Manchester by the Sea Kenneth Lonergan

Manchester by the Sea

The Sundance Film Festival has always existed as a bit of an escape. An escape, for 10 days, from the more traditional, often conventional, movies that draw the majority of moviegoers to multiplexes. Along the road to its prominence as the premier festival for new American film, particularly in the Nineties, films from this casual festival—staged mostly in makeshift movie theaters in Park City, Utah—have punctured the traditional distribution system to find wider audiences.

Big corporate brands joined the fray over the past 15 years, and today the festival can be on the one hand easygoing yet, on the other, overcrowded and ostentatious. Recently, some of its films (such as Boyhood and Whiplash) have gone on to win Oscars, raising the stakes and the expectations for the annual event. So each January nearly a thousand journalists and many more thousand industry types crowd in to see (movies) and be seen (at parties).

For longtime fans of Sundance who keep coming back for more, though, the festival retains an essential element of surprise—and of discovery. It remains a place to find a fresh crop of films and filmmakers at the start of every year.

Festival founder Robert Redford, on the opening day of the event here, underscored the fest’s independent spirit and emphasis on diversity but also warned of ongoing challenges.

“Independent film is not in a good place,” Redford said during his annual press conference inside the intimate Egyptian Theatre on the town’s tiny Main Street. He noted the persistent challenges of raising money to make movies and then securing meaningful distribution in an increasingly digital, on-demand universe. “It survives because it has value,” he added, “but it’s always been tough.”

Film Hawk

Film Hawk

Sundance’s other “Bob” was also in the spotlight on its opening weekend. Nearly 80 years old, indie film producer and consultant Bob Hawk has been a fixture at this festival, and within the indie community, for decades. Credited with discovering Kevin Smith, Ed Burns, and other Nineties indie filmmakers, the always enthusiastic figure has been a champion and mentor to many for the lifespan of modern American independent filmmaking.

On Sunday, he was celebrated with the screening of a new documentary about him, JJ Garvine and Tai Parquet’s Film Hawk. It is a sincere, rough-around-the-edges portrait of an instrumental figure who still struggles to make ends meet as he devotes time and expertise to nurture creativity among those he cares about. The scrappy doc depicts the early days of a gay kid from New Jersey escaping to San Francisco where he influences early queer cinema before hitting the depths of depression and nearly taking his own life in the Nineties. Since then, Hawk has sacrificed fame and fortune to pursue projects that matter to him. His efforts have paid off big time for many of his friends and clients.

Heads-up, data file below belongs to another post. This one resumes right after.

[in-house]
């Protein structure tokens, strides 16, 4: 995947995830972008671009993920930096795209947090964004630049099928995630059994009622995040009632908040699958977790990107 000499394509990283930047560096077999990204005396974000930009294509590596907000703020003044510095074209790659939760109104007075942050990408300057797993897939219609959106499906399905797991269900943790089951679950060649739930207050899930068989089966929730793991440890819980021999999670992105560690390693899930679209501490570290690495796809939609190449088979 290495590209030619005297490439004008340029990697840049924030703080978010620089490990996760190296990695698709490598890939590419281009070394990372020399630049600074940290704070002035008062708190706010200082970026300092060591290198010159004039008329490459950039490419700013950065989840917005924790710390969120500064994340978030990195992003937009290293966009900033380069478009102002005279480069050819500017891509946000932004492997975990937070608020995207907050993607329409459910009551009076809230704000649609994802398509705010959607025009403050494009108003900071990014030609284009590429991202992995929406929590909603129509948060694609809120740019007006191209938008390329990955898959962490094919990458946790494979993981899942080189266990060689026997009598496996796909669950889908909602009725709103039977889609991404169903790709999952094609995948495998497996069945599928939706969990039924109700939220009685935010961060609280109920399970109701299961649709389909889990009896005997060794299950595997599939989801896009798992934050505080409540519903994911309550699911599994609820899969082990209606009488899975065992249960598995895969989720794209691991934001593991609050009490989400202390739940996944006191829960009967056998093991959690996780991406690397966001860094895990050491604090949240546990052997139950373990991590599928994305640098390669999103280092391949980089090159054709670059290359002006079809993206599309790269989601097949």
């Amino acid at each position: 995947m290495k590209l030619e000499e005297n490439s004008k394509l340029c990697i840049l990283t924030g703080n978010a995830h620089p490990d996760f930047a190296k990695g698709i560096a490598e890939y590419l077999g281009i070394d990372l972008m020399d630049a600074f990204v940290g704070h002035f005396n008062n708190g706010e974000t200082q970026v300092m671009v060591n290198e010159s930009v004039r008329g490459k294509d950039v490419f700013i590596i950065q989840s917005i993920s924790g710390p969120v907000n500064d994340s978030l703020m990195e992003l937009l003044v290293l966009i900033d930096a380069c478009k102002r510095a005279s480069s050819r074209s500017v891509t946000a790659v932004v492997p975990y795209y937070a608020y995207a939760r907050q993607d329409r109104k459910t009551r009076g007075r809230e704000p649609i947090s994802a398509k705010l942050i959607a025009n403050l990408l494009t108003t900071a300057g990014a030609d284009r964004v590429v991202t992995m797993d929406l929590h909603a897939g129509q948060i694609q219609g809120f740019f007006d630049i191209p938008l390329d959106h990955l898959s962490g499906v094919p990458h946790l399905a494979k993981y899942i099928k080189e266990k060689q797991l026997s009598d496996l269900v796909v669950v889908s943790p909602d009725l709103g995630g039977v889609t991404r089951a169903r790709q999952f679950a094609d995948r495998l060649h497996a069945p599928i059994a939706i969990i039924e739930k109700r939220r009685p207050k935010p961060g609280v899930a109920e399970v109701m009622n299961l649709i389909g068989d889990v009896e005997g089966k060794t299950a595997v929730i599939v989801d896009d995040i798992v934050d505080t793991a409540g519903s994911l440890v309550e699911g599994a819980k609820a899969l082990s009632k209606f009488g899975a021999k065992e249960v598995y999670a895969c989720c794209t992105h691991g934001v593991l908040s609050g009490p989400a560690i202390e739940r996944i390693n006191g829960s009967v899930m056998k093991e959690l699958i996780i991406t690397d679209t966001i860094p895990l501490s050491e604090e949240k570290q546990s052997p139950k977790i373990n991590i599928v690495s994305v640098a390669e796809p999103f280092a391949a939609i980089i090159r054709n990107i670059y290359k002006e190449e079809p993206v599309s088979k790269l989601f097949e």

“For me, Bob is a mentor,” Sundance Festival head John Cooper declared, his voice cracking and tears appearing on his face as he introduced the early-morning premiere screening. “He taught me that film has many faces. Sundance would not be the same without Bob’s influence.”

“This man is my hero, my fucking legend,” Kevin Smith chimed in, holding the microphone alongside the emotional Cooper. The two men were the first of many who said they wouldn’t be where they are without him.


After a standing ovation welcomed Hawk to the stage following the screening, he shared a few insights and warned filmmakers in the audience to check their reasons for getting into independent film.

Money shouldn’t drive the indie community, Hawk warned. “That cannot be the motivation. You have to measure the success of what you create by its impact on other people.”

A former programming advisor to the festival, Hawk has helped countless indie filmmakers gain attention here over the decades. Today, Sundance organizers sift through some 12,000 submissions before locking a lineup of about 120 features and some 75 shorts.

On this edition’s opening weekend, Kenneth Lonergan’s Manchester by the Sea was an immediate hit among critics and insiders. In a year that featured new work by veterans such as Whit Stillman (Love & Friendship) and Todd Solondz (Wiener-Dog), Manchester by the Sea is a film that most seemed swiftly to agree would achieve wider acclaim throughout the coming year.

Love and Friendship

Love & Friendship

At this festival, if attendees don’t quickly concur that one or two films will travel, cynicism can take root. And so it was, in the opening days, that some folks complained that a few Sundance 2016 films were just too weird.